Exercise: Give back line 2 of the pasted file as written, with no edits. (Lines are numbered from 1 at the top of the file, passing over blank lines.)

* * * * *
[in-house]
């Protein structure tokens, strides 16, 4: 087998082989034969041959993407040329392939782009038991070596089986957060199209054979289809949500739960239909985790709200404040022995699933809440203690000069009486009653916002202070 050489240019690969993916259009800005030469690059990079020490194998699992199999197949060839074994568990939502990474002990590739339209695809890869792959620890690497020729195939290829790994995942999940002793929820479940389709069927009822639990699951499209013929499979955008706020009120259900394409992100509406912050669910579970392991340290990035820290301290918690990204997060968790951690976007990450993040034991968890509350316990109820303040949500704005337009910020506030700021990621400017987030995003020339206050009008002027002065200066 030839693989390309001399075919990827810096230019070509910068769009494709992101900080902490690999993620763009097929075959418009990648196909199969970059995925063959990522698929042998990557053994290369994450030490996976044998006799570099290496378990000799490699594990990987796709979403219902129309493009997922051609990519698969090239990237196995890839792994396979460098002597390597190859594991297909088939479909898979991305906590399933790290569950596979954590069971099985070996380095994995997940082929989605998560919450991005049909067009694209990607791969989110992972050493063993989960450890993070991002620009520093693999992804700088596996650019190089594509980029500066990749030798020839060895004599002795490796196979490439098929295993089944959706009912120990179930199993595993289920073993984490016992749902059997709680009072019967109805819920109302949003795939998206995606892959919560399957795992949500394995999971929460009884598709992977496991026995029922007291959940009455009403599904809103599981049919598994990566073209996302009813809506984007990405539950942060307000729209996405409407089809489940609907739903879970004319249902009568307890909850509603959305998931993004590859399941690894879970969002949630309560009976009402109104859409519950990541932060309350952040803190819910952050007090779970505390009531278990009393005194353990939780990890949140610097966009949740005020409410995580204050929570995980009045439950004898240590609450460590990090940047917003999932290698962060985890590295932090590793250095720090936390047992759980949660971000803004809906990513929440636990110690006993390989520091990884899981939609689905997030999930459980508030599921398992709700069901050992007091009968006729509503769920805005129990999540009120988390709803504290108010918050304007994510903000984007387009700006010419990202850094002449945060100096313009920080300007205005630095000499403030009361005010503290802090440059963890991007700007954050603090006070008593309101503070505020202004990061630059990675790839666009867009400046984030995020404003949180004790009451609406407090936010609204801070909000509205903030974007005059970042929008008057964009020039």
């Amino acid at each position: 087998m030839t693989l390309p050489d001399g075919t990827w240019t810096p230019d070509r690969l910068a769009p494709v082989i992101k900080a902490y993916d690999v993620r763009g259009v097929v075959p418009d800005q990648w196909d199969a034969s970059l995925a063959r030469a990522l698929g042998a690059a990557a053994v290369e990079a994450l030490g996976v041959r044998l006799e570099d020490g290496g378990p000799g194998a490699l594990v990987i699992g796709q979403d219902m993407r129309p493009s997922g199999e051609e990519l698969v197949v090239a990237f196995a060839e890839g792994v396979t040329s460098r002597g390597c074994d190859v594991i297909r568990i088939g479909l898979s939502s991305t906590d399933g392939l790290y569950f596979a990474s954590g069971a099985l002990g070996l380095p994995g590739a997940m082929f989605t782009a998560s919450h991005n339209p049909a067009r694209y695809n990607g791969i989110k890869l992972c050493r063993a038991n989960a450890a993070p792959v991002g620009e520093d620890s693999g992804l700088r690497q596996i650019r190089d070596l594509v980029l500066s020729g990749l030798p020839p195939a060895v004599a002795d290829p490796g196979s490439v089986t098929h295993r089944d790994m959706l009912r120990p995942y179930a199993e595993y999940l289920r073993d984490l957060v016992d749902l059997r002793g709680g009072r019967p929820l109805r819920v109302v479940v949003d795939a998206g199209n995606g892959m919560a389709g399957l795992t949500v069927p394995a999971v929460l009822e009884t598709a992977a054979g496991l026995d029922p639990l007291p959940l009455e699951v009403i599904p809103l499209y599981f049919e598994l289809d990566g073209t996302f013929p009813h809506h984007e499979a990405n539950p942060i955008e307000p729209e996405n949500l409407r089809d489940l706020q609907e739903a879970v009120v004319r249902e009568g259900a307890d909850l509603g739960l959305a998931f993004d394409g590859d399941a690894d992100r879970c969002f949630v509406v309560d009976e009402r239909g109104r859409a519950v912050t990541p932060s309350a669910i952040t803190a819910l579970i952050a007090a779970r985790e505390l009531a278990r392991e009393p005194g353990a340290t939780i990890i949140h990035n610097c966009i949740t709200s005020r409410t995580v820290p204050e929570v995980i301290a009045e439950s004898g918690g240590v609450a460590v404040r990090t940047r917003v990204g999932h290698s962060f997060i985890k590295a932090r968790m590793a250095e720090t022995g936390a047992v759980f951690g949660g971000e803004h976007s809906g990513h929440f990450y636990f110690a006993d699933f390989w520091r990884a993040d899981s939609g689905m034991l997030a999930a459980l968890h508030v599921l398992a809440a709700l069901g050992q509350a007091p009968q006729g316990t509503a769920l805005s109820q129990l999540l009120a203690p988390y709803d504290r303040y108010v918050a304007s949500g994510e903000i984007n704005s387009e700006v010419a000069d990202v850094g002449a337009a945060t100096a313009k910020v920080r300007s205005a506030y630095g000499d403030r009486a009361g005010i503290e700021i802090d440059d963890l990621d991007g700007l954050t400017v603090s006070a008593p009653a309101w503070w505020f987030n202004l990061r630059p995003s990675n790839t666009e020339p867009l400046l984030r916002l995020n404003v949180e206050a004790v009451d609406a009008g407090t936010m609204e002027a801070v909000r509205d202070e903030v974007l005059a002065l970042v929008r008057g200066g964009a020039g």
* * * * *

């Protein structure tokens, strides 16, 4: 087998082989034969041959993407040329392939782009038991070596089986957060199209054979289809949500739960239909985790709200404040022995699933809440203690000069009486009653916002202070 050489240019690969993916259009800005030469690059990079020490194998699992199999197949060839074994568990939502990474002990590739339209695809890869792959620890690497020729195939290829790994995942999940002793929820479940389709069927009822639990699951499209013929499979955008706020009120259900394409992100509406912050669910579970392991340290990035820290301290918690990204997060968790951690976007990450993040034991968890509350316990109820303040949500704005337009910020506030700021990621400017987030995003020339206050009008002027002065200066 030839693989390309001399075919990827810096230019070509910068769009494709992101900080902490690999993620763009097929075959418009990648196909199969970059995925063959990522698929042998990557053994290369994450030490996976044998006799570099290496378990000799490699594990990987796709979403219902129309493009997922051609990519698969090239990237196995890839792994396979460098002597390597190859594991297909088939479909898979991305906590399933790290569950596979954590069971099985070996380095994995997940082929989605998560919450991005049909067009694209990607791969989110992972050493063993989960450890993070991002620009520093693999992804700088596996650019190089594509980029500066990749030798020839060895004599002795490796196979490439098929295993089944959706009912120990179930199993595993289920073993984490016992749902059997709680009072019967109805819920109302949003795939998206995606892959919560399957795992949500394995999971929460009884598709992977496991026995029922007291959940009455009403599904809103599981049919598994990566073209996302009813809506984007990405539950942060307000729209996405409407089809489940609907739903879970004319249902009568307890909850509603959305998931993004590859399941690894879970969002949630309560009976009402109104859409519950990541932060309350952040803190819910952050007090779970505390009531278990009393005194353990939780990890949140610097966009949740005020409410995580204050929570995980009045439950004898240590609450460590990090940047917003999932290698962060985890590295932090590793250095720090936390047992759980949660971000803004809906990513929440636990110690006993390989520091990884899981939609689905997030999930459980508030599921398992709700069901050992007091009968006729509503769920805005129990999540009120988390709803504290108010918050304007994510903000984007387009700006010419990202850094002449945060100096313009920080300007205005630095000499403030009361005010503290802090440059963890991007700007954050603090006070008593309101503070505020202004990061630059990675790839666009867009400046984030995020404003949180004790009451609406407090936010609204801070909000509205903030974007005059970042929008008057964009020039």